There was an educated guess made when Windtalkers was pushed to summer 2002 that all of the other war films currently scheduled for early 2002 would also fall back. Unfortunately for MGM, that didn't happen, and now Windtalkers goes from being the first in the chain of war films to roughly 17th. Following so soon after Black Hawk Down, We Were Soldiers, Hart's War et al., Windtalkers is going to face the inevitable backlash of a movie-going people that can't help be a bit war movie-d out right now. Fortunately, it isn't lacking in star-power or confidence behind the camera. Nic Cage has proven time and time again that he can open pretty much anything to a solid start, and John Woo is one of the finest directors the world has ever known. Placing them in tandem with a truly unique story idea gives Windtalkers a chance to succeed, but there is no doubt that the forced push from November is going to negatively impact it at least some. What we're tracking now is exactly how much.

5) The Bourne Identity

Many people have concerns about Matt Damon's ability to succeed as the lead actor, but I feel those issues have been largely addressed by the white-hot trailers. Directed by the marvelous Doug Liman (if you haven't seen Go yet...GO NOW!), The Bourne Identity promises to be a kinetic action flick with lush European settings and a killer premise. I honestly believe this to be one of the sleeper hits of the summer and will be surprised if it doesn't successfully launch a new franchise for Damon and Universal Pictures.

4) Scooby-Doo

This one is feast-or-famine, with passionate arguments being made on both sides. I totally agree with the people who maintain that it looks awful. I simply choose to exchange that word and substitute campy in its place. When push comes to shove, this is one of the most beloved TV characters of all time, so I see it as being much more of a spiritual cousin to How The Grinch Stole Christmas than I do to The Adventures of Rocky and Bullwinkle. When we reduce the formula down to its core, Scooby-Doo comes down to the relationship between Scooby and Shaggy, and by all appearances, that's the part they've drilled. For all of the abuse he's received for his work in classics like Summer Catch and Wing Commander, Matthew Lillard has always offered the promise of greatness and I think that day is at hand.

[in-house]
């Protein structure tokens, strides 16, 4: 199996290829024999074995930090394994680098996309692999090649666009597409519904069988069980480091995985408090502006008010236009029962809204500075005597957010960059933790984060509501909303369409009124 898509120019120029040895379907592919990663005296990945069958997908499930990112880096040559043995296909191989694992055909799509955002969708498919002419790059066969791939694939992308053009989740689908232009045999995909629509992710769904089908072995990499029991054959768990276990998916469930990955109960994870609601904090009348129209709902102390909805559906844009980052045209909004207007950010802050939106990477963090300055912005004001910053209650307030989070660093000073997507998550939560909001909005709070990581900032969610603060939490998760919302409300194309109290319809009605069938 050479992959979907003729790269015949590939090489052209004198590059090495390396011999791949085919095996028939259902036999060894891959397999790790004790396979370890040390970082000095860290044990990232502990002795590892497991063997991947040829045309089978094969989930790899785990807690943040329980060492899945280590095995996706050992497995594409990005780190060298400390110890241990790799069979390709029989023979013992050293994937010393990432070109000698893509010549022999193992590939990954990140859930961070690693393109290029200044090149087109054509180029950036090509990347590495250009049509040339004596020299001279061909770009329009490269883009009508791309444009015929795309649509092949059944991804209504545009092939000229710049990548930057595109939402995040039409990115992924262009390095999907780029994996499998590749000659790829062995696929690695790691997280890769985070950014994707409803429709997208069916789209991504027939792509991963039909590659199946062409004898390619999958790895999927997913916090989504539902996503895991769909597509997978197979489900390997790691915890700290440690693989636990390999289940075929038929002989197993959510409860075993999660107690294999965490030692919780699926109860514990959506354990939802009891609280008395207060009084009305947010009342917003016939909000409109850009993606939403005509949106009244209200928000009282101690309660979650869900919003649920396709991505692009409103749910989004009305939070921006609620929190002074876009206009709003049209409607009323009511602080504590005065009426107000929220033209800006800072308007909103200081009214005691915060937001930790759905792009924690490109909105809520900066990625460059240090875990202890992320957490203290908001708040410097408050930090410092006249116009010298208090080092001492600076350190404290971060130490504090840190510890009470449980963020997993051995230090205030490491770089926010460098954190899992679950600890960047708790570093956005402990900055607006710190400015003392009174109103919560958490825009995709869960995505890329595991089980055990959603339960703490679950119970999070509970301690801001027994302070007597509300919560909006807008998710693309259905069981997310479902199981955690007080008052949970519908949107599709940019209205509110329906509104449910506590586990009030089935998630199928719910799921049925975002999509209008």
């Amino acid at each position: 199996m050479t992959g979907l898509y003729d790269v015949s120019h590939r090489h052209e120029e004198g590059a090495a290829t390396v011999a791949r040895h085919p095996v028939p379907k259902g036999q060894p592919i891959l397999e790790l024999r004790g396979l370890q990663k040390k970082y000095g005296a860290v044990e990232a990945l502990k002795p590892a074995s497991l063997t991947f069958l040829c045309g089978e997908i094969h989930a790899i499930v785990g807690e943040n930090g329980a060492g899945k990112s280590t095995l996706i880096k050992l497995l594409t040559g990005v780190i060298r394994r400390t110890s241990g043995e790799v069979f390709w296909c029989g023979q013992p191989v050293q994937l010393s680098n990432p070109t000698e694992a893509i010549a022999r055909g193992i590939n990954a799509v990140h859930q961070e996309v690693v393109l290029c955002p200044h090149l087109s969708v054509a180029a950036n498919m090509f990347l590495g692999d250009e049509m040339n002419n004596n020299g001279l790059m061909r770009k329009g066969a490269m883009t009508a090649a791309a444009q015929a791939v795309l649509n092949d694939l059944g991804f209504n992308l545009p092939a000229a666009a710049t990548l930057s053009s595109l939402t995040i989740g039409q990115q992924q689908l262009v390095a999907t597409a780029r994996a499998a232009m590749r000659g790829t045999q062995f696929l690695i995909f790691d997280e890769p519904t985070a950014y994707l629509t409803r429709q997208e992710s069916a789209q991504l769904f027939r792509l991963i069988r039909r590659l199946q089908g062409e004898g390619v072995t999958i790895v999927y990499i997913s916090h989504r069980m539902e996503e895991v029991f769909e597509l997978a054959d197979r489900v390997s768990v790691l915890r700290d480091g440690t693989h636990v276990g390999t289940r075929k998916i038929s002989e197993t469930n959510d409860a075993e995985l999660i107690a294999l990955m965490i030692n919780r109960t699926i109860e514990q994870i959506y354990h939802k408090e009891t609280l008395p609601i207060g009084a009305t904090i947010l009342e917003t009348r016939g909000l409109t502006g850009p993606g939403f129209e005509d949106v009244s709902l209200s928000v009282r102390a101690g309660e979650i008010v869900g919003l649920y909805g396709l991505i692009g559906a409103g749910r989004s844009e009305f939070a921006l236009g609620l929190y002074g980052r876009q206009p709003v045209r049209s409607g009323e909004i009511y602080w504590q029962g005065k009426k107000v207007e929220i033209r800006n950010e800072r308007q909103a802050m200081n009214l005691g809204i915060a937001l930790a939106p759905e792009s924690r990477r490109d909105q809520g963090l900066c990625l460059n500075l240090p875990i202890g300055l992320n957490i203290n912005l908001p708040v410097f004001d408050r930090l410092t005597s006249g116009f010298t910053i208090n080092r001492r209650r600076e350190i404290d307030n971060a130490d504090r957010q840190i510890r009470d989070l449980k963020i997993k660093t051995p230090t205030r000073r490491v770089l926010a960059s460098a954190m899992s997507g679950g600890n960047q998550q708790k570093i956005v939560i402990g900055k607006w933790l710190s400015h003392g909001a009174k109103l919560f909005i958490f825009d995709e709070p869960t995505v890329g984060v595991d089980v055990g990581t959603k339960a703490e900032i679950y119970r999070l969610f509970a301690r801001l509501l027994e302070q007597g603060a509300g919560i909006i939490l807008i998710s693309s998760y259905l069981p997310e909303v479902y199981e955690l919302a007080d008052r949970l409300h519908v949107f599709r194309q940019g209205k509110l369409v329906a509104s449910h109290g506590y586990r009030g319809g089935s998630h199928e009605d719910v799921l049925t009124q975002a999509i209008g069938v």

3) Mr. Deeds

Welcome back, Mr. Sandler. You're forgiven for that last misstep where you played Satan, Jr. so long as you promise to never let it happen again.

2) Lilo and Stitch

While I may have no basic understanding of what makes up a family film's appeal, I'm also not blind to reason. Disney has finally taken it upon themselves to update the animated classic in a manner that will freshen up the genre tremendously. Don't be surprised if Stitch is THE breakout character of summer 2002.

1) Minority Report

The way I see it, Steven Spielberg and Tom Cruise are squared off against Tommy Lee Jones and Will Smith for the title of biggest film of the summer. I currently favor Jones and Smith, but with Episode II wetting the appetites of science-fiction fans but not completely satiating them, it's entirely possible that this Blade Runner-meets-The Fugitive mix just might find the audience required to pull off an upset. Whatever you might think of him personally, give Tom Cruise credit. No actor in Hollywood is better at picking hits than him. Getting Vanilla Sky, an art-house flick cleverly disguised by its marketing, to $100 million is nothing short of amazing. In an action sci-fi project like this, the sky is the limit.

  • Read Tim Briody's June forecast
  • Read Kim Hollis' June forecast
  • Read Reagen Sulewski's June forecast
  • Read Calvin Trager's June forecast